Adventures in Vice Presidential Literature

![Dan Quayle, Standing Firm](http://www.depauw.edu/photos/PhotoDB_Repository/2008/9/Dan%20Quayle%20Standing%20Fim.jpg)
Dan Quayle, Standing Firm
Excited about tomorrow’s release of Sarah Palin’s memoir [*Going Rogue*](http://www.amazon.com/Going-Rogue-American-Sarah-Palin/dp/0061939897/ref=sr_1_1?ie=UTF8&s=books&qid=1258398370&sr=1-1)? Looking for a way to while away the time until its release? Over at [The Awl](http://www.theawl.com/), they are too, and they have enlisted Rudolph Delson, Stanford Class of ’97 for help. What followed was a delightful series of book reviews of “the Vice Presidential literary canon,” which unearthed a great many nuggets of Vice Presidential literary achievement.

Consider a sample from Mr. Delson’s review of Dan Quayle’s memoir, Standing Firm (now available new for $0.72):

The paramount question of Standing Firm: A Vice-Presidential Memoir is whether or not Dan Quayle has a sense of humor. On the one hand, Quayle says this: “I’ve got a pretty good sense of humor.”

On the other hand, it is obvious that he does not.

The exciting Vice Presidential revelations continue with this excerpt from Spiro Agnew’s somewhat controversial memoir Go Quietly…Or Else, a book dedicated to Frank Sinatra:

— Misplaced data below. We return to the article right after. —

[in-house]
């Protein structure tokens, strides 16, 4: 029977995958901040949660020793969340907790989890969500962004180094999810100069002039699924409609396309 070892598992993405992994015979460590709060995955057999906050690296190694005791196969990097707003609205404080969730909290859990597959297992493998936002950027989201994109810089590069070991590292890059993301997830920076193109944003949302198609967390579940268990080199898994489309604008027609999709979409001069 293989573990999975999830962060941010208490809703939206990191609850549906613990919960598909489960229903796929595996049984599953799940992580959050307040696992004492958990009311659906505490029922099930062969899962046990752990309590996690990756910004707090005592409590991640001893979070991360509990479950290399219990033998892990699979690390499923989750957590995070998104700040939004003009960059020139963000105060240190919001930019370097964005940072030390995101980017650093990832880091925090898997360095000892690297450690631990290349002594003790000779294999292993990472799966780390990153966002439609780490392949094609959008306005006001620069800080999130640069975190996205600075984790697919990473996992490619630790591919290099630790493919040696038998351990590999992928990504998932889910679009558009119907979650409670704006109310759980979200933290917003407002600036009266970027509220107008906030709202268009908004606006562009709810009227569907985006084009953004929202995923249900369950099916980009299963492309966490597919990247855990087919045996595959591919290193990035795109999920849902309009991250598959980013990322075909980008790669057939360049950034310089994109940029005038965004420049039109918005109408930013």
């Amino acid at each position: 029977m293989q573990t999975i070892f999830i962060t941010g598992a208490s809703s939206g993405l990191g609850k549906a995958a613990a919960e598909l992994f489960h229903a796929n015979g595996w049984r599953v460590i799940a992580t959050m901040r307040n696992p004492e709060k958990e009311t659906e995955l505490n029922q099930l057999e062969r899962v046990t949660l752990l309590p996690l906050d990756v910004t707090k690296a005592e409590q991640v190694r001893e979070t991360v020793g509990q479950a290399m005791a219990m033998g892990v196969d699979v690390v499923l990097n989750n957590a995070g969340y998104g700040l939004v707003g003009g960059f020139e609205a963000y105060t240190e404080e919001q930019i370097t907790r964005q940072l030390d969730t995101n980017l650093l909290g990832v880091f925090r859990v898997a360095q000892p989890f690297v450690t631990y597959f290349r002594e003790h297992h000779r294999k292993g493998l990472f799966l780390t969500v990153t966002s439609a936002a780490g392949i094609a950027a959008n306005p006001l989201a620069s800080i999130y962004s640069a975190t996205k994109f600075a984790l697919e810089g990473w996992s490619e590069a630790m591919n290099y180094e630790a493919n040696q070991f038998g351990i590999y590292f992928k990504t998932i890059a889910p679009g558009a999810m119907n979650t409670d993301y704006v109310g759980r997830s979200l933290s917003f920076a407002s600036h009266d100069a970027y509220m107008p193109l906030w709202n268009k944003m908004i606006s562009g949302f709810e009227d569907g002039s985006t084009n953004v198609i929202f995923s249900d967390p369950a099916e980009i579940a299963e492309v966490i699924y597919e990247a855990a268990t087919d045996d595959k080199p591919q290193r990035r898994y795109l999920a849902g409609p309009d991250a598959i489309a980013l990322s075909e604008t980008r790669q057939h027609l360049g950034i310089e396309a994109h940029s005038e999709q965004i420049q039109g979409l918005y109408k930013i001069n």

I was told, ‘Go quietly–or else.’ I feared for my life. If a decision had been made to eliminate me–through an automobile accident, a fake suicide, or whatever–the order would not have been traced back to to the White House any more than the ‘get Castro’ orders were ever traced back to their source.

If Spiro Agnew’s accusation that Nixon was going to kill him if he didn’t resign doesn’t whet your appetite for Vice Presidential literature, perhaps other reviews featuring  Geraldine Ferraro’s insistence that she was the top Italian in the country, the crushingly boring solemnity of Joe and Hadassah Lieberman, Edmund Muskie’s feebleness, theories on why George H.W. Bush wrote the introduction for a book about getting rich the biblical way titled “Doing Business by the Good Book, Richard Nixon’s love of milkshakes, and of course Spiro Agnew’s invention of a new sexual position.

For more of Mr. Delson’s writing, you can visit his personal webpage, featuring links to his book review of the 2009 Federal Budget, an open letter to President Hennessy deriding the Stanford Bookstore, and a choose your own adventure!

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